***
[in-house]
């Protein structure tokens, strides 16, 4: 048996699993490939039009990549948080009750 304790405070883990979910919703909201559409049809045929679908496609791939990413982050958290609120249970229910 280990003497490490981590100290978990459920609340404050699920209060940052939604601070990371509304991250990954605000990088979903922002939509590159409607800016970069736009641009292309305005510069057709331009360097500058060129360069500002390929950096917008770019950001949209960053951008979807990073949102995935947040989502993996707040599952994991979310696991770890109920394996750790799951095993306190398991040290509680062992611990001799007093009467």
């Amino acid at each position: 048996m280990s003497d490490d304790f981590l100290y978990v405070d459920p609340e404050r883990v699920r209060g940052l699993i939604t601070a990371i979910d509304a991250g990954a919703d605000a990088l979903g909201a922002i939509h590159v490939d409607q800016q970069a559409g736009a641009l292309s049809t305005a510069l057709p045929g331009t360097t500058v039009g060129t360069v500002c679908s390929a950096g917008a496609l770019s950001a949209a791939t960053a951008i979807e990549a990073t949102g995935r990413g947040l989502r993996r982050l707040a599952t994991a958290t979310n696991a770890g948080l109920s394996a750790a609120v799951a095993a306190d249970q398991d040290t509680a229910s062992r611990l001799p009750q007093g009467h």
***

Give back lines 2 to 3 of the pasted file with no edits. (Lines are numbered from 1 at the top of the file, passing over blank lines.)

């Protein structure tokens, strides 16, 4: 048996699993490939039009990549948080009750 304790405070883990979910919703909201559409049809045929679908496609791939990413982050958290609120249970229910 280990003497490490981590100290978990459920609340404050699920209060940052939604601070990371509304991250990954605000990088979903922002939509590159409607800016970069736009641009292309305005510069057709331009360097500058060129360069500002390929950096917008770019950001949209960053951008979807990073949102995935947040989502993996707040599952994991979310696991770890109920394996750790799951095993306190398991040290509680062992611990001799007093009467």
């Amino acid at each position: 048996m280990s003497d490490d304790f981590l100290y978990v405070d459920p609340e404050r883990v699920r209060g940052l699993i939604t601070a990371i979910d509304a991250g990954a919703d605000a990088l979903g909201a922002i939509h590159v490939d409607q800016q970069a559409g736009a641009l292309s049809t305005a510069l057709p045929g331009t360097t500058v039009g060129t360069v500002c679908s390929a950096g917008a496609l770019s950001a949209a791939t960053a951008i979807e990549a990073t949102g995935r990413g947040l989502r993996r982050l707040a599952t994991a958290t979310n696991a770890g948080l109920s394996a750790a609120v799951a095993a306190d249970q398991d040290t509680a229910s062992r611990l001799p009750q007093g009467h």